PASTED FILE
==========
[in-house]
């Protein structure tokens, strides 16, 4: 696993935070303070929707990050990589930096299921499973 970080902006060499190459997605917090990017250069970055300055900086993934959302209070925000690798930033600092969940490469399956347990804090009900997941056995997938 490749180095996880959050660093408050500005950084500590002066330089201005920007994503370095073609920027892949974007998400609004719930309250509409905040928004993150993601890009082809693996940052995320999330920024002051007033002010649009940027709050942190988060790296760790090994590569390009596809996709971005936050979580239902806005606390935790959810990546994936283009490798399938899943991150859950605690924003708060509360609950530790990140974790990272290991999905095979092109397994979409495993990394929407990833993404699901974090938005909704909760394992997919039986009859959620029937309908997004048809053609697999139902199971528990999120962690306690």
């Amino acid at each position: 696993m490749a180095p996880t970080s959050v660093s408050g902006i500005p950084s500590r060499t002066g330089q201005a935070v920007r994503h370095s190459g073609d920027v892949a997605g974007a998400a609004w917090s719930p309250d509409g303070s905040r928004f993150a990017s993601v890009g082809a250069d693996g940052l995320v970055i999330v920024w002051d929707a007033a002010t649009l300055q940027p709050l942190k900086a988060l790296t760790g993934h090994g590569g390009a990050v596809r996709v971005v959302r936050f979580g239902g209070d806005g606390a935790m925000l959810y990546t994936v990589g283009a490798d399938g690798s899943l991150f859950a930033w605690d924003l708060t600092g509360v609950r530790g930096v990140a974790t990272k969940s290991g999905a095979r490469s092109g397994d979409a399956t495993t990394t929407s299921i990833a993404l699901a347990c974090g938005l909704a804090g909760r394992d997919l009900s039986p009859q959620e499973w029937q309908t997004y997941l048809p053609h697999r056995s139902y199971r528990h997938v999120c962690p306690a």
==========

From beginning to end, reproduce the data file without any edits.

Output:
[in-house]
């Protein structure tokens, strides 16, 4: 696993935070303070929707990050990589930096299921499973 970080902006060499190459997605917090990017250069970055300055900086993934959302209070925000690798930033600092969940490469399956347990804090009900997941056995997938 490749180095996880959050660093408050500005950084500590002066330089201005920007994503370095073609920027892949974007998400609004719930309250509409905040928004993150993601890009082809693996940052995320999330920024002051007033002010649009940027709050942190988060790296760790090994590569390009596809996709971005936050979580239902806005606390935790959810990546994936283009490798399938899943991150859950605690924003708060509360609950530790990140974790990272290991999905095979092109397994979409495993990394929407990833993404699901974090938005909704909760394992997919039986009859959620029937309908997004048809053609697999139902199971528990999120962690306690």
């Amino acid at each position: 696993m490749a180095p996880t970080s959050v660093s408050g902006i500005p950084s500590r060499t002066g330089q201005a935070v920007r994503h370095s190459g073609d920027v892949a997605g974007a998400a609004w917090s719930p309250d509409g303070s905040r928004f993150a990017s993601v890009g082809a250069d693996g940052l995320v970055i999330v920024w002051d929707a007033a002010t649009l300055q940027p709050l942190k900086a988060l790296t760790g993934h090994g590569g390009a990050v596809r996709v971005v959302r936050f979580g239902g209070d806005g606390a935790m925000l959810y990546t994936v990589g283009a490798d399938g690798s899943l991150f859950a930033w605690d924003l708060t600092g509360v609950r530790g930096v990140a974790t990272k969940s290991g999905a095979r490469s092109g397994d979409a399956t495993t990394t929407s299921i990833a993404l699901a347990c974090g938005l909704a804090g909760r394992d997919l009900s039986p009859q959620e499973w029937q309908t997004y997941l048809p053609h697999r056995s139902y199971r528990h997938v999120c962690p306690a």